Why Tinubu Must Save The Voices Of Truth By Godwin Onyeacholem


This is real. Let no one begin to think that it’s not a matter that calls for serious concern at this time.

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That the continued repression of the critical press and voices of truth-seeking to hold different shades of the country’s power holders accountable has continued under the Bola Tinubu administration is not in doubt. For a man well-touted as a progressive and whose place as a prominent agitator on the Nigerian pro-democracy camp of the 80s and 90s is fully documented, an onslaught of intimidation and attacks on journalists and whistleblowers under his nose must be seen as an unsettling paradox.

Although reports of press attacks in various dimensions pour in now and then, two separate cases involving Fisayo Soyombo, investigative journalist and founder of Foundation for Investigative Journalism (FIJ), and Segun Olatunji, editor of First News, have continued to make grim headlines and spark a sense of foreboding. Both journalists are victims of state repression. While not discounting the administration’s assurances to play by the rules, truth is it’s déjà vu all over again. There’s a sinking feeling as one visualizes the coming days.

Going by reports from Bukky Shonibare, board chair of FIJ, the police are looking for Soyombo. Shonibare was invited by the police and questions were asked about the work FIJ does. In the end, the police wanted nothing than for her to just produce Soyombo who had, in recent times and in his usual unbridled spirits, done a series of derring-do exposé chronicling acts of stomach-churning corruption perpetrated down the line by senior officials of the Nigerian Customs Service.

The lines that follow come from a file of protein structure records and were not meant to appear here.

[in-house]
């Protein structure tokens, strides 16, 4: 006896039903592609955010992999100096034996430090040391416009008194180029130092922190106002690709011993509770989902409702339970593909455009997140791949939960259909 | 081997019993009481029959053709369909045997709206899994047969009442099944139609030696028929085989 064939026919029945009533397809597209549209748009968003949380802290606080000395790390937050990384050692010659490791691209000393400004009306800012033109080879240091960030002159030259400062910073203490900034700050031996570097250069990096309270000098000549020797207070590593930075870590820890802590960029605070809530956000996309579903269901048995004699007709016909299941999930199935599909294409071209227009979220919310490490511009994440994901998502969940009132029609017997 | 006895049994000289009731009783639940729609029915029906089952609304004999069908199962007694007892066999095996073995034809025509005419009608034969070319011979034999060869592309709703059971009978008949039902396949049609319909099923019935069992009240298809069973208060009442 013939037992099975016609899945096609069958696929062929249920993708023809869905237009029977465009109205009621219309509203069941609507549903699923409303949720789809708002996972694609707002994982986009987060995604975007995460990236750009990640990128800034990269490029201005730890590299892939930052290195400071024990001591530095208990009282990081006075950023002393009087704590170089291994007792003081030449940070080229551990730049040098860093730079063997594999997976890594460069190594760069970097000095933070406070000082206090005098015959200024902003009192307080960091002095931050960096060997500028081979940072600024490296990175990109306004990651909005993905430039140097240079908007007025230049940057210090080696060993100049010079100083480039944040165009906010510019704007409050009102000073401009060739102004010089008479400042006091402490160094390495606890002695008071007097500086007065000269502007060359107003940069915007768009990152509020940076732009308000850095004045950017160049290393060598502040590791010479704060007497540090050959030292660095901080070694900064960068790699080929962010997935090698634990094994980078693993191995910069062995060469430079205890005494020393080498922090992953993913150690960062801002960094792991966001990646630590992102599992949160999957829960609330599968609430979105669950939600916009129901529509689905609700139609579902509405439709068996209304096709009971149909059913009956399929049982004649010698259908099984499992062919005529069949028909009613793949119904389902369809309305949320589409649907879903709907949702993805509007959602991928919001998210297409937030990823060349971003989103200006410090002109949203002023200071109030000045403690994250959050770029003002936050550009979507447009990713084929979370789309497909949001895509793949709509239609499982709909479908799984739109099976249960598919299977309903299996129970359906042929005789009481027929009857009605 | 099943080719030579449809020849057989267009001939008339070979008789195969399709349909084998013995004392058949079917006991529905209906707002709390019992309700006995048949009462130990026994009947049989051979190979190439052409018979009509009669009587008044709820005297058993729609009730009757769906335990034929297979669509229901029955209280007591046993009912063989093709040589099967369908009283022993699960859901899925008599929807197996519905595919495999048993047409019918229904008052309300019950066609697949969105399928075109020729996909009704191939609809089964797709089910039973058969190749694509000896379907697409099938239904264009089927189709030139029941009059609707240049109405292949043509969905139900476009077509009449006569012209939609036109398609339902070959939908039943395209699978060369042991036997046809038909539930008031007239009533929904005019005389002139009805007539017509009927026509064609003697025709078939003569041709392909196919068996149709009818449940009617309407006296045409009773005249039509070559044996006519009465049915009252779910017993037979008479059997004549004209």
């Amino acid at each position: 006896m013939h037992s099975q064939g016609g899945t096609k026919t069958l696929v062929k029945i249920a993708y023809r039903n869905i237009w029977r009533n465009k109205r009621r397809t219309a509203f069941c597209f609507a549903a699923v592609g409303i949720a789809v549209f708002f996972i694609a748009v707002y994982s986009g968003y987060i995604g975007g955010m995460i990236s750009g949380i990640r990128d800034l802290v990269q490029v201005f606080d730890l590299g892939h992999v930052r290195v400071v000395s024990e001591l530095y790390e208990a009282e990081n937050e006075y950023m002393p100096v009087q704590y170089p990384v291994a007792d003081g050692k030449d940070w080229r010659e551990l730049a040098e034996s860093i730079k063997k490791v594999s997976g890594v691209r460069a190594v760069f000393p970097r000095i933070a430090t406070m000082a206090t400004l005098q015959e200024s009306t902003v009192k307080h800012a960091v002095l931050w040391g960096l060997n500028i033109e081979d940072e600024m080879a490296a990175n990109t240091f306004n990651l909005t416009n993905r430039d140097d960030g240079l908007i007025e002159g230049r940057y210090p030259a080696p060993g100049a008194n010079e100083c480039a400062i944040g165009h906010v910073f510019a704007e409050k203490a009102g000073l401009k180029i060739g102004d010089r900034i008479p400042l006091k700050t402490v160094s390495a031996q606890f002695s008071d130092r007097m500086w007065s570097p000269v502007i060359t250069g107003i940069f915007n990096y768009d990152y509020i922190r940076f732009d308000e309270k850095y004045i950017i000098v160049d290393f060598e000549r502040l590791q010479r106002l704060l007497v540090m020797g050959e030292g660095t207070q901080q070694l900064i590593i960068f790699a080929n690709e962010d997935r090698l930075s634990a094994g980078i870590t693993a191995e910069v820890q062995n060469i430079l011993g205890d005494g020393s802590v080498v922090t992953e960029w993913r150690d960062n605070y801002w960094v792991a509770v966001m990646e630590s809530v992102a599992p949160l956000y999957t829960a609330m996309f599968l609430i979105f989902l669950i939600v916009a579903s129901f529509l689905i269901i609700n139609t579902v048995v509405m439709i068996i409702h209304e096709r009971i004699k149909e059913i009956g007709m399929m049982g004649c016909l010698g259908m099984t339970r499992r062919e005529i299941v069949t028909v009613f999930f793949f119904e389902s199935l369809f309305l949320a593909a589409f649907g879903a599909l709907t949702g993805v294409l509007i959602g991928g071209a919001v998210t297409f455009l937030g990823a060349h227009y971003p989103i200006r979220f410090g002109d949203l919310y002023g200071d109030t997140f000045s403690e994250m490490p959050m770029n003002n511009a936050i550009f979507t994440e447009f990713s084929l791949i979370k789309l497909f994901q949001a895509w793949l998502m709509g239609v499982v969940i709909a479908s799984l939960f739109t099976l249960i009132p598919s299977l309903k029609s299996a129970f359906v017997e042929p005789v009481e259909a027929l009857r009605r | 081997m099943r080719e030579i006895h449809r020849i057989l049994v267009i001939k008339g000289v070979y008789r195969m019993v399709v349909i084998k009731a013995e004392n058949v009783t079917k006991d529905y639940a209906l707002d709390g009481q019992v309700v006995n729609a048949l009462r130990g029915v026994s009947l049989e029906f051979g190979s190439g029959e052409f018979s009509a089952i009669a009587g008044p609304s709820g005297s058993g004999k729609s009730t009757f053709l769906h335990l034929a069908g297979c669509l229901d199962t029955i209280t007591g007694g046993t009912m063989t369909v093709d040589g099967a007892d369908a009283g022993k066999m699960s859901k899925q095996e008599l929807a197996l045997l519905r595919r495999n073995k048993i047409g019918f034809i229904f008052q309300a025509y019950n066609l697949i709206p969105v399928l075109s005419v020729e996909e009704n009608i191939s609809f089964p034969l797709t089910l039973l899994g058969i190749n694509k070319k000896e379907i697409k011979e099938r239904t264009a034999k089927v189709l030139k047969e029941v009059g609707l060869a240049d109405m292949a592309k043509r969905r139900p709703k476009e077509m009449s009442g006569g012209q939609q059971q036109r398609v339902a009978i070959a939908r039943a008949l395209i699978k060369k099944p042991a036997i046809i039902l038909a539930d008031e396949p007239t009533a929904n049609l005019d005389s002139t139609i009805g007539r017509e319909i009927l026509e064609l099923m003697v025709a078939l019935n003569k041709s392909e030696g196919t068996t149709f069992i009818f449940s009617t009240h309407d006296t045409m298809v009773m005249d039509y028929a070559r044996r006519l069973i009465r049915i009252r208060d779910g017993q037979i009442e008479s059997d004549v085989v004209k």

Soyombo’s customs stories left many citizens horrified by their compelling disclosures of a supposedly independent customs service that should be arresting smugglers and warding off dangerous border activities but, as seen in the reports, is now said to be collaborating with smugglers to undermine the economy and security of the country. Names of customs officials, smugglers, and their locations were mentioned in the reports. The faces of the main actors were captured.

For several weeks the stories ran on the FIJ website. They also made the rounds on social media where they were gleefully shared by citizens gripped by a mixture of bemusement and fury. As all of that went on, the customs service shut their eyes and ears against the scandal. While many were on the lookout for an immediate robust response, not a whimper issued from them. Nor did the Ministry of Finance, the customs service’s oversight institution, comment on the sordid revelations by the reporter.

It’s just as pathetic that the presidency, the real custodians of the renewed hope agenda of the administration, isn’t embarrassed enough to lend its voice by demanding immediate investigation into how customs officials are allegedly adding abetting cross-border smugglers to their statutory duties of revenue collection, trade facilitation and border policing.